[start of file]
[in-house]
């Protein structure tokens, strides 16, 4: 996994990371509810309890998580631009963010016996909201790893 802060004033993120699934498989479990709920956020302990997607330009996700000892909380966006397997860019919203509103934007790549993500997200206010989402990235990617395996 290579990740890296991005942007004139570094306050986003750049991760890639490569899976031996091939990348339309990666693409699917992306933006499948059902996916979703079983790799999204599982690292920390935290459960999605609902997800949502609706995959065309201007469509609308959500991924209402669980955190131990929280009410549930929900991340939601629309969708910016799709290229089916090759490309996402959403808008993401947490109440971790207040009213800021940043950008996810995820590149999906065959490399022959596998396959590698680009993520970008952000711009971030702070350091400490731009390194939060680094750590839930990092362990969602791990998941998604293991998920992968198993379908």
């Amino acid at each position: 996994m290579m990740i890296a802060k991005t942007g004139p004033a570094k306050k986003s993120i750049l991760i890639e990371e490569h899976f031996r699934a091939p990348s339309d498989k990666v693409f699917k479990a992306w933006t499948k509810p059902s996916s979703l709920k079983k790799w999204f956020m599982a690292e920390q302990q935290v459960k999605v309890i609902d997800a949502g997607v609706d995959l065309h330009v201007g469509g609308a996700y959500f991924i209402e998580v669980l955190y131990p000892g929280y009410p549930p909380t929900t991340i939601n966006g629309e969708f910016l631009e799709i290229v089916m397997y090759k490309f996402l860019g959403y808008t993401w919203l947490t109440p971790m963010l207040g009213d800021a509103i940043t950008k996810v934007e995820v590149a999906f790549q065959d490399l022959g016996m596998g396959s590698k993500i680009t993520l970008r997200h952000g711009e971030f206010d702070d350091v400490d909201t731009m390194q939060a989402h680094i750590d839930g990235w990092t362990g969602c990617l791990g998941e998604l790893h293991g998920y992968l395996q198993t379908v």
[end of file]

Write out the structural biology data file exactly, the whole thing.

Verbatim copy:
[in-house]
């Protein structure tokens, strides 16, 4: 996994990371509810309890998580631009963010016996909201790893 802060004033993120699934498989479990709920956020302990997607330009996700000892909380966006397997860019919203509103934007790549993500997200206010989402990235990617395996 290579990740890296991005942007004139570094306050986003750049991760890639490569899976031996091939990348339309990666693409699917992306933006499948059902996916979703079983790799999204599982690292920390935290459960999605609902997800949502609706995959065309201007469509609308959500991924209402669980955190131990929280009410549930929900991340939601629309969708910016799709290229089916090759490309996402959403808008993401947490109440971790207040009213800021940043950008996810995820590149999906065959490399022959596998396959590698680009993520970008952000711009971030702070350091400490731009390194939060680094750590839930990092362990969602791990998941998604293991998920992968198993379908």
């Amino acid at each position: 996994m290579m990740i890296a802060k991005t942007g004139p004033a570094k306050k986003s993120i750049l991760i890639e990371e490569h899976f031996r699934a091939p990348s339309d498989k990666v693409f699917k479990a992306w933006t499948k509810p059902s996916s979703l709920k079983k790799w999204f956020m599982a690292e920390q302990q935290v459960k999605v309890i609902d997800a949502g997607v609706d995959l065309h330009v201007g469509g609308a996700y959500f991924i209402e998580v669980l955190y131990p000892g929280y009410p549930p909380t929900t991340i939601n966006g629309e969708f910016l631009e799709i290229v089916m397997y090759k490309f996402l860019g959403y808008t993401w919203l947490t109440p971790m963010l207040g009213d800021a509103i940043t950008k996810v934007e995820v590149a999906f790549q065959d490399l022959g016996m596998g396959s590698k993500i680009t993520l970008r997200h952000g711009e971030f206010d702070d350091v400490d909201t731009m390194q939060a989402h680094i750590d839930g990235w990092t362990g969602c990617l791990g998941e998604l790893h293991g998920y992968l395996q198993t379908v």